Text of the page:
Some say the approach is unsustainable, that economic reform without political reform is impossible in the long term. They predict that, as soon as the economic growth from which the Chinese government derives all of its authority slows down, people will start to demand more, and without elections, a free press, etc. there will be no way for these grievances to be addressed without violence. Others counter that a project such as the one in which China is currently engaged (bringing in, going out, coming together, raising up…) is too complex to leave to the instability and short-sightedness of electoral politics. Maybe down the line, they say, we can think about opening up the leadership, but for now, everyone has to sacrifice for the good of the nation.
Not being Chinese, I’ve never felt obliged to contribute much to this kind of discussion. That’s partly because I’m generally turned off by foreigners who dictate from a distance what China “needs” to do. Also, I know very well that my opinion (as well as theirs) doesn’t mean jack here.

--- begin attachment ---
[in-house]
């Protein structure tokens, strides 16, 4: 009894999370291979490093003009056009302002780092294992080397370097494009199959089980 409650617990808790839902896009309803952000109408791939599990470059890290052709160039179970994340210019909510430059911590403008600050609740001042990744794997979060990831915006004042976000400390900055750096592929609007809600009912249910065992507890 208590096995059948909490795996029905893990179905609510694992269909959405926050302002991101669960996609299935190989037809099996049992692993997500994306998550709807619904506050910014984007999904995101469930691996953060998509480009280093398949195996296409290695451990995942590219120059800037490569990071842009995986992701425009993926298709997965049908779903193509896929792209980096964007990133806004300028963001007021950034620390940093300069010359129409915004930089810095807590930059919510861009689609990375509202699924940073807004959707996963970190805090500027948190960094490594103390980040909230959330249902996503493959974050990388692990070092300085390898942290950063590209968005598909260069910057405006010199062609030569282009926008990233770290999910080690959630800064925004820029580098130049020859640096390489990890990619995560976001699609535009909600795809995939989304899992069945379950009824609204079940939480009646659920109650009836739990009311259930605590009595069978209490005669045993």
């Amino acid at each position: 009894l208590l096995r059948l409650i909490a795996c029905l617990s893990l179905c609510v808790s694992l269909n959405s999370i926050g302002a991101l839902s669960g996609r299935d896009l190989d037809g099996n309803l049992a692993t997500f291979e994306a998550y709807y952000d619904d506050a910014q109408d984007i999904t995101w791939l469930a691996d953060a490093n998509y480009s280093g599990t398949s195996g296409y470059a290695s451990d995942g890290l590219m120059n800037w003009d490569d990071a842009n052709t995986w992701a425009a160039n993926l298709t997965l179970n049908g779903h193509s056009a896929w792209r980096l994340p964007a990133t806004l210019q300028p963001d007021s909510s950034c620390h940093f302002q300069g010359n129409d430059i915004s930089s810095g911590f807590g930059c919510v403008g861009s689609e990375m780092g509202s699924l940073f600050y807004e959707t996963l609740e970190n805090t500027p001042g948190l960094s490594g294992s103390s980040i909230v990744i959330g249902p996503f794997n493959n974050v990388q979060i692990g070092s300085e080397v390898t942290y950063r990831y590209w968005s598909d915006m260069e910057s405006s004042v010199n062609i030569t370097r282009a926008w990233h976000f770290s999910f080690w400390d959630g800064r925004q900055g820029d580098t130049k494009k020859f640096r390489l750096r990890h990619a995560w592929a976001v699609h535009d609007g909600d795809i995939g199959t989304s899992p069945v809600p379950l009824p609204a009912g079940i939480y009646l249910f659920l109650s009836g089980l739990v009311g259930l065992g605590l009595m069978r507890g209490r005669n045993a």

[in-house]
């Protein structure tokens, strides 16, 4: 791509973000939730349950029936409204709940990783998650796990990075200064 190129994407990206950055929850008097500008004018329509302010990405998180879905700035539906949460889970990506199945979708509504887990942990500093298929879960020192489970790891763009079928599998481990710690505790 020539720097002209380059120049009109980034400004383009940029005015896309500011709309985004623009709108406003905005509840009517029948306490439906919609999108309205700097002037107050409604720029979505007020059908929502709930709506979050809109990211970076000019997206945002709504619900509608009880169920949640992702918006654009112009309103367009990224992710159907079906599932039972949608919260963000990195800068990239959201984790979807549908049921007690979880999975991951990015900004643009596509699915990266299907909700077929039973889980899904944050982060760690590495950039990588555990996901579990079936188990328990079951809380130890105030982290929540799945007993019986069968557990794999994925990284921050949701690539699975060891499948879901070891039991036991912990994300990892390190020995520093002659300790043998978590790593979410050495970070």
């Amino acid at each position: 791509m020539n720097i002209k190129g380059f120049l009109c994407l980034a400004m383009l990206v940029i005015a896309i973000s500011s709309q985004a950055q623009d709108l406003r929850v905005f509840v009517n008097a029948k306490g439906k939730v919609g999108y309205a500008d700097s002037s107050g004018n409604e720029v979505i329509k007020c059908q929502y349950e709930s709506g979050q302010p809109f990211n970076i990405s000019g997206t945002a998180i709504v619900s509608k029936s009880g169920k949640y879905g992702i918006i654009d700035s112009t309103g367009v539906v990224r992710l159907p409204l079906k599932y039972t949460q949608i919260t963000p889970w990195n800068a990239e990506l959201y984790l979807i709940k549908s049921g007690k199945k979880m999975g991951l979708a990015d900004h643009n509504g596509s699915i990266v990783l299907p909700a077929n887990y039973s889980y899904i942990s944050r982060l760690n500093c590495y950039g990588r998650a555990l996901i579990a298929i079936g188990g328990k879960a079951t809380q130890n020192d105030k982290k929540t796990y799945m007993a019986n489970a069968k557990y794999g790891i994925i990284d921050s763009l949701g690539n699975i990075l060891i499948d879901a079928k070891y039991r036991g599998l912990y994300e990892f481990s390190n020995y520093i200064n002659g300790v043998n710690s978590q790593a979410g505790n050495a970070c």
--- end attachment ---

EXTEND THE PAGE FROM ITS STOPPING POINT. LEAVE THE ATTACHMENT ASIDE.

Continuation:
BUT I now realize that my reticence is also partly due to the fact that I haven’t had a cause behind which I can put my self-righteous all. Well, that more innocent time came to a crashing halt two days ago when I learned that the Chinese government decided to block YOUTUBE.
Surfin’ the Web can be an exasperating experience in China. It’s not at all that the CPC has a complete lock down on all would-be offensive content. Certain high-profile sites like BBC news and Wikipedia are inaccessible, and for a long time all Blogger-hosted blogs couldn’t be accessed unless you used a proxy server or a site like anonymouse.org. But a huge number of similar sites – like IHT or Answers.com – are freely available.
And this is what I find so frustrating. The system seems so arbitrary and ad-hoc. One minute you’re sailing along smoothly, looking at all sorts of pornography, Tibetan freedom blogs, and Tian’anmen tank images and then suddenly google shorts out or an image you want to save can’t be accessed. It’s a kind of blue balls for the information age.
As one would imagine, the Chinese censors are more thorough when it comes to Chinese content, but with over 24 million Chinese-language web pages to monitor, only so much ground can be covered.
Perhaps that’s why the Beijing Public Security Bureau recently appealed for greater public participation in limiting personal freedom. In August it released a virtual police unit comprised of uniformed cartoons who roam the cyberspace beat, encouraging China’s hardy netizens to narc on one another. According to China Daily: